Untreated hearing loss can have numerous negative effects, which is why early intervention is important. The Journal of Healthcare Communication estimates that between 1.5 and 3 million children have significant hearing loss that affects their development. Treating the issue early in life helps to prevent and manage these developmental delays and other potential disabilities.
Types of Early Intervention
The Health Resources and Service Administration for Maternal and Child Health reports that before 1993, only 10% of newborns received hearing loss screenings. Now, almost all receive hearing tests at a young age, and most received their first screening during their first month of life. If the screening detects any degree of hearing loss, experts recommend that infants begin receiving early intervention services no later than six months of age.
A hearing screening can identify whether an infant is hard of hearing or deaf, and the degree of hearing loss varies. The type of intervention recommended is often tied to the amount of residual hearing the infant has. Some of the options include:
- Brainstem or cochlear implants
- Behind-the-ear hearing aids
- Bone-anchored hearing aids
Assistive devices may come into play as someone with hearing loss or deafness becomes older. Examples include closed captioning, frequency modulation systems, telephone amplifiers, vibrating alarms, infrared listening devices and text messaging. Speech and language pathology is also a common recommendation.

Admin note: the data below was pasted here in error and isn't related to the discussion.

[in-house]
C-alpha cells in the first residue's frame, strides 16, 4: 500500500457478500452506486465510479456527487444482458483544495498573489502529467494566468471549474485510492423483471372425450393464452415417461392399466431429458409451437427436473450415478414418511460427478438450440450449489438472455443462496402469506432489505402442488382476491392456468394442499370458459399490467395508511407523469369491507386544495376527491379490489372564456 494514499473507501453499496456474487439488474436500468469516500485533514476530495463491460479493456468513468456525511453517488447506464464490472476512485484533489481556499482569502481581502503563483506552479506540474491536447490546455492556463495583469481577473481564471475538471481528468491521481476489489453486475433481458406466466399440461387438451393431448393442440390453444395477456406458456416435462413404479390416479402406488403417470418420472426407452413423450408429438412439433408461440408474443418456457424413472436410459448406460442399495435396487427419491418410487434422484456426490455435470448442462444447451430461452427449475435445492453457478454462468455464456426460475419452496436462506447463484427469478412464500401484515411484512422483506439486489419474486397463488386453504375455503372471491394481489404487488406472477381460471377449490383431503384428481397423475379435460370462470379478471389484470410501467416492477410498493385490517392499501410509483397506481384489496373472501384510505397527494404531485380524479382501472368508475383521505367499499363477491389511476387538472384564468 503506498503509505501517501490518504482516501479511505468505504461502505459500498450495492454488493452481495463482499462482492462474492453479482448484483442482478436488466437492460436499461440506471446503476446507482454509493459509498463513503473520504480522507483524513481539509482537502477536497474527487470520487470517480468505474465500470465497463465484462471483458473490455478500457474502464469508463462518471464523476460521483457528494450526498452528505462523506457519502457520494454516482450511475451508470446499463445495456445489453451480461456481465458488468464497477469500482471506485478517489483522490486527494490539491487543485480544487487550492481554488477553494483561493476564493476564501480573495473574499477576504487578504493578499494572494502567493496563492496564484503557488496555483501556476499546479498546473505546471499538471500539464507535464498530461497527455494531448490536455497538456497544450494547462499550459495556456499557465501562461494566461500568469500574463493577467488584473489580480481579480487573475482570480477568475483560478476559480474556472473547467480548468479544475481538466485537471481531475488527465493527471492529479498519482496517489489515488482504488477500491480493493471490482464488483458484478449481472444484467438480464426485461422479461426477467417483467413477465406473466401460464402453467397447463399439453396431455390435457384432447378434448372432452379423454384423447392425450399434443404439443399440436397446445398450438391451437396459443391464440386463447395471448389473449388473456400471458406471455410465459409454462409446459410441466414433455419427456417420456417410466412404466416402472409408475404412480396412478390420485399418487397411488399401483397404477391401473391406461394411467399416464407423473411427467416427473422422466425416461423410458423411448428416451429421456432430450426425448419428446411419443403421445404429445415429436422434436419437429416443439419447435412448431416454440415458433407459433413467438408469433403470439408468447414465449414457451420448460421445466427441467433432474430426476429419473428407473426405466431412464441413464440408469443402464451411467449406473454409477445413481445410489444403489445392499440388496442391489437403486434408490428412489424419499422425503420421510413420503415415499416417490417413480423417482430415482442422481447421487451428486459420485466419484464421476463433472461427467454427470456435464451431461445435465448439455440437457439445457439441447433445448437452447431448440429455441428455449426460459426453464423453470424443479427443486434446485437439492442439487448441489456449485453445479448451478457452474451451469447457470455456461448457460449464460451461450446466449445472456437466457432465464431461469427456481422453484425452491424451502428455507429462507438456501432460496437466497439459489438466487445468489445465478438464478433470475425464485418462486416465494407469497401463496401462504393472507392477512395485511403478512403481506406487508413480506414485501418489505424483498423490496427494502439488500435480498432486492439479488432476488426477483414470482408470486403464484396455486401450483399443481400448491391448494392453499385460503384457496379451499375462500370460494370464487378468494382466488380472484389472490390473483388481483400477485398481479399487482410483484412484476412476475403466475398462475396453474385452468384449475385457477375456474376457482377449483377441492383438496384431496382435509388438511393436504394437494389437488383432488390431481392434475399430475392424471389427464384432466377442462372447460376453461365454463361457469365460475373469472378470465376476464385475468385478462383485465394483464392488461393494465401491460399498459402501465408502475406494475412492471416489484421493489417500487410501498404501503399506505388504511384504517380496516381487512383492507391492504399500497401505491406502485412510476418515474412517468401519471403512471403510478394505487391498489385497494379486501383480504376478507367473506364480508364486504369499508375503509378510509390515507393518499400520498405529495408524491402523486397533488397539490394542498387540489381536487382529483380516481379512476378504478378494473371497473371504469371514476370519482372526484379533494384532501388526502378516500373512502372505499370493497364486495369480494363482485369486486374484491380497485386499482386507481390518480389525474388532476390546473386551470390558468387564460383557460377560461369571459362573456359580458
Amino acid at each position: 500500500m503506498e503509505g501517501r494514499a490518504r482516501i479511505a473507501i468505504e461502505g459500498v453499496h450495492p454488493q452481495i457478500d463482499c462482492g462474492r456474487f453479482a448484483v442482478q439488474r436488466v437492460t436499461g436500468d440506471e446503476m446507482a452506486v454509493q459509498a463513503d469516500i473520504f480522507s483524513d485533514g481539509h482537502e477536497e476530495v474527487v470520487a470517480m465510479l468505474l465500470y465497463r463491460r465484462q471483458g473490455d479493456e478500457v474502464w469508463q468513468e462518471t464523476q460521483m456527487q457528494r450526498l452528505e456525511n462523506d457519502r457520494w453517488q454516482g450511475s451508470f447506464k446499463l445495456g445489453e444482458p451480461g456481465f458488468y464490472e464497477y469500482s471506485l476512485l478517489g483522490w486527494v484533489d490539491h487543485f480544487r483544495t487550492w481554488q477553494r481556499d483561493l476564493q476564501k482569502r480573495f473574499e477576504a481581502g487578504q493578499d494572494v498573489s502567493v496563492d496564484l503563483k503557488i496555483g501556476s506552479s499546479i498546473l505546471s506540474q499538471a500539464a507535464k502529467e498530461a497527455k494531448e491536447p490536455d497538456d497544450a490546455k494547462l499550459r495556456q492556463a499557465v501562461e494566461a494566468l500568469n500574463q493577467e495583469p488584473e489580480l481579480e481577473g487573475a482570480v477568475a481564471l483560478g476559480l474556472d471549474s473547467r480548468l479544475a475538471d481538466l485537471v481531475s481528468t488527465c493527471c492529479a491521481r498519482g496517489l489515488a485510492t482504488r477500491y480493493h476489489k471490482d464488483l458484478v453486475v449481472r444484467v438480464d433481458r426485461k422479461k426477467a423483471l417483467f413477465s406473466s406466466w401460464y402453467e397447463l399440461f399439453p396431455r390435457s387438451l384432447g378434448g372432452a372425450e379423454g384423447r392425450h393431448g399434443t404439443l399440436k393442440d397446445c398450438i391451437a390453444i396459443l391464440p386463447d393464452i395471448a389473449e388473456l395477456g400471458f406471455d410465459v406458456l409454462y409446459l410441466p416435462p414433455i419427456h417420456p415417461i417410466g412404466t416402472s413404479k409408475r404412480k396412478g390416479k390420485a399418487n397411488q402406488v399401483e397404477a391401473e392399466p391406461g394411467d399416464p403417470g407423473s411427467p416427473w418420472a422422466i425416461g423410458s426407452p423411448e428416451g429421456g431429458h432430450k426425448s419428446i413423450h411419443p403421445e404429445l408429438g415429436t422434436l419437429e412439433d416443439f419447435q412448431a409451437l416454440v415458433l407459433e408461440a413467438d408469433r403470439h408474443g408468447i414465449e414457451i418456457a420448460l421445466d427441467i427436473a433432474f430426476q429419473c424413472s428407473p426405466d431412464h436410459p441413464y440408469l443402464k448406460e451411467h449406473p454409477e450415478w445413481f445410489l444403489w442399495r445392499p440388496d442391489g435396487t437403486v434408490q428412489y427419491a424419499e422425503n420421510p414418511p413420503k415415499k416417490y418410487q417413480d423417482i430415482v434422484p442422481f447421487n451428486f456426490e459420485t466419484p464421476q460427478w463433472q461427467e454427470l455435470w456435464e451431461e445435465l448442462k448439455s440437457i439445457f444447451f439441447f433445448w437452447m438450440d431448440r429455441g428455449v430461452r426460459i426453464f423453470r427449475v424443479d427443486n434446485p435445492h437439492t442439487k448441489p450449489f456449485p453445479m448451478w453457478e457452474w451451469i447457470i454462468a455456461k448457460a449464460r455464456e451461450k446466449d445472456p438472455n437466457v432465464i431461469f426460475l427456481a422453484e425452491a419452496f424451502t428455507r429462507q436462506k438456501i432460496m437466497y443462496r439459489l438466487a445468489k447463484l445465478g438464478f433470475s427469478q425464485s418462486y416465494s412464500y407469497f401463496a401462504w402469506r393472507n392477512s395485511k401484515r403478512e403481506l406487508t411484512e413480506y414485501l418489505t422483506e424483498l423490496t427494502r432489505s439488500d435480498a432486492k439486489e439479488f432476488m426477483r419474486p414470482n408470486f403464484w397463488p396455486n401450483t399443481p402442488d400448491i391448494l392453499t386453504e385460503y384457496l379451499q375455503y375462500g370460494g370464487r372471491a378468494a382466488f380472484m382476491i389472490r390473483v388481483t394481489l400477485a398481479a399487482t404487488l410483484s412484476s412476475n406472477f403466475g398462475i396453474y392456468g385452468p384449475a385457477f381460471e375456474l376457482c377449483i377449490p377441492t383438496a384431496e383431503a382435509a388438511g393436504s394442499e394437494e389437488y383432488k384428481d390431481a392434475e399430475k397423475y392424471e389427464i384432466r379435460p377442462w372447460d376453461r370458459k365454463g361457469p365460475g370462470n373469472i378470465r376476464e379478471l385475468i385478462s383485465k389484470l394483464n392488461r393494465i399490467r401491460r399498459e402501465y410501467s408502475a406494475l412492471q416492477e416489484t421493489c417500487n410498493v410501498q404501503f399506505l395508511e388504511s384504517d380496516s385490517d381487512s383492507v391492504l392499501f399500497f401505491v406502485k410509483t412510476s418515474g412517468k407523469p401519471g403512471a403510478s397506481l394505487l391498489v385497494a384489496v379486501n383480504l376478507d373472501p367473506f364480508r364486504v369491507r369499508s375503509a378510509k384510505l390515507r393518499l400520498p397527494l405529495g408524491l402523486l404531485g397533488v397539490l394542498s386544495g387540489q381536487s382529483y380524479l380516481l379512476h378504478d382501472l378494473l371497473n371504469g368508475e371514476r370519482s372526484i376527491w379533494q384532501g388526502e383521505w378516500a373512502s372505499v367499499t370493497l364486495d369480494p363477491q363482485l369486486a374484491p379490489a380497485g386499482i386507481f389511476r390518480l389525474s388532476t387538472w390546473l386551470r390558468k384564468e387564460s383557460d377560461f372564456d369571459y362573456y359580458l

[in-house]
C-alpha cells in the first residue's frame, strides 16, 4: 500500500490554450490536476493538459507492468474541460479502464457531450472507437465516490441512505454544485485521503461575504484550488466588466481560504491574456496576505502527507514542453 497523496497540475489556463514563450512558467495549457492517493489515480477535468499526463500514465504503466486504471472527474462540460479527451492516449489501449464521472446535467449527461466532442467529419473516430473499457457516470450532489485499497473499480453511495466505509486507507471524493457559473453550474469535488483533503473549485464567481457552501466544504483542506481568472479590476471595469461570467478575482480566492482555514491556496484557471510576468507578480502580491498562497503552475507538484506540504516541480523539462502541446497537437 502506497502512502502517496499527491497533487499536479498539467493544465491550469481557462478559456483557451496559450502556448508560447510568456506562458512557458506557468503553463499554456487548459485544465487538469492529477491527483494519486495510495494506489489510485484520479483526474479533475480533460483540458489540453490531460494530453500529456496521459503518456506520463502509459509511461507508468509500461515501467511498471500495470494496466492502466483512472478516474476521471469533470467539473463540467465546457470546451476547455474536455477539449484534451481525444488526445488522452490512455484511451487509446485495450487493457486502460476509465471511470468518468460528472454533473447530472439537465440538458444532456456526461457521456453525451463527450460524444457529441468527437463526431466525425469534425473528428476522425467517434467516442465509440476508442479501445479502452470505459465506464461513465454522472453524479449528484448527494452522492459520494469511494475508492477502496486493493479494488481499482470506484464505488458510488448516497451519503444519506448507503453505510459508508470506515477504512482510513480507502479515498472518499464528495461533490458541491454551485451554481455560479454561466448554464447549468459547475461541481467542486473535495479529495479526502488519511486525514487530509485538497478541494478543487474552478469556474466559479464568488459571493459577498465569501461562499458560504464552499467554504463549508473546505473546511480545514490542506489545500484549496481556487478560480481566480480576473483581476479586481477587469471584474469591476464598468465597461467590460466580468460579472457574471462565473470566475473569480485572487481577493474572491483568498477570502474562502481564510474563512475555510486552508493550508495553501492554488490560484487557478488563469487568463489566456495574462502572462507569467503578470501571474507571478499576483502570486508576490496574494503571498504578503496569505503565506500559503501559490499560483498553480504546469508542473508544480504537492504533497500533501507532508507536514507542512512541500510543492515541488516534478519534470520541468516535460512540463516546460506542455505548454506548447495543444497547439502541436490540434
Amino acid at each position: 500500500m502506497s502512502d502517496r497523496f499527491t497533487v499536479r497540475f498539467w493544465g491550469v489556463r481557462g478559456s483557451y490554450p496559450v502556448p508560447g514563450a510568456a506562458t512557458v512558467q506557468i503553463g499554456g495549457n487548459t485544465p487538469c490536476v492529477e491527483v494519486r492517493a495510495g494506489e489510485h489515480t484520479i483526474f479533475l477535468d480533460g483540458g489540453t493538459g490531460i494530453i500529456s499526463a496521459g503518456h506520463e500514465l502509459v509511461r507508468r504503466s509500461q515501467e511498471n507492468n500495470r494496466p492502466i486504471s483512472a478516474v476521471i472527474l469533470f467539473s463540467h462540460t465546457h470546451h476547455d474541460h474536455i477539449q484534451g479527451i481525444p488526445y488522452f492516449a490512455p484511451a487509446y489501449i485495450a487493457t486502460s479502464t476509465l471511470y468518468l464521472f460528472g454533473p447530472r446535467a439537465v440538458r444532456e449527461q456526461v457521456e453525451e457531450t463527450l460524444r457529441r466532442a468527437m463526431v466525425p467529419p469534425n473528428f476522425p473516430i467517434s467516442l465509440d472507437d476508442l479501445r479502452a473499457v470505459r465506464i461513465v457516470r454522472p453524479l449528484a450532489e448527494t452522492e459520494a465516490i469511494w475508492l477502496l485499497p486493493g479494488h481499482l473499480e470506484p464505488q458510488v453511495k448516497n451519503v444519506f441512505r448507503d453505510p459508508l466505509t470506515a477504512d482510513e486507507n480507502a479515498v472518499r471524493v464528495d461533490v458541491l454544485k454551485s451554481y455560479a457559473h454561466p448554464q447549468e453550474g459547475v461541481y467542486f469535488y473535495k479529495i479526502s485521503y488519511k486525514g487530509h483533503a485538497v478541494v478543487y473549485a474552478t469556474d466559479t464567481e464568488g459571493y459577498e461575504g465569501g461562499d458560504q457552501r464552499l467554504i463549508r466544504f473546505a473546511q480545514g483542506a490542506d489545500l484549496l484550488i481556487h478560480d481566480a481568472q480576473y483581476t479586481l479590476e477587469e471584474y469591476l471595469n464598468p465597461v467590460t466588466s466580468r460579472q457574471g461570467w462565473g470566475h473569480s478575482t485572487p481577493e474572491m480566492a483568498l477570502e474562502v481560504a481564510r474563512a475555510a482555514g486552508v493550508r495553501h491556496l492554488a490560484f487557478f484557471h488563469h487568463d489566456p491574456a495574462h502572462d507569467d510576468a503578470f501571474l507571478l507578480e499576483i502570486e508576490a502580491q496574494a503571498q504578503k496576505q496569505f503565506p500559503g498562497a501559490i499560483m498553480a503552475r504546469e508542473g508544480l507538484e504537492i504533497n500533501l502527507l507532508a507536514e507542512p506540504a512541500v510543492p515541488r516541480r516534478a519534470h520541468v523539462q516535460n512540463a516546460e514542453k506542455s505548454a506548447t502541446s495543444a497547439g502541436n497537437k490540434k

If an audiologist determines that the hearing loss is due to an issue with the middle or outer ear, or it is conductive hearing loss, he or she may recommend surgery. For example, if hearing loss occurs due to chronic ear infections, the doctor may place tubes in the ears to assist with fluid drainage.
Along with initial screenings, hearing professionals recommend and support ongoing screenings, as hearing loss can occur in later years due to a variety of factors. Infants and children diagnosed with any degree of hearing loss should also receive continuous screenings to ensure the recommended treatment devices are effective.
Potential Issues Associated with Hearing Loss
Early intervention is so important because of the consequences associated with loss of hearing. One of the biggest issues is speech delay. Learning language ties significantly to hearing, so communication, in general, is challenging.
Not only do speech and language development suffer, but these significantly affect a child’s cognitive and emotional development. There is also an effect on social interactions. Untreated hearing loss often results in academic and literacy difficulties.
Hearing loss in children also affects the parents. If the parents are not deaf themselves, they may need to learn and incorporate special skills and new ways to communicate, such as sign language. The developmental delays that a child faces may also require the parents to seek out additional help and academic support.
Find Early Intervention Assistance to Prevent Speech Delay
To prevent and manage speech and language delays, and the associated social consequences, early intervention of hearing loss should be a priority. There are various treatment options, and HEAR Center can recommend the most effective option for your infant or child. Contact us to schedule an appointment and see how we can help.
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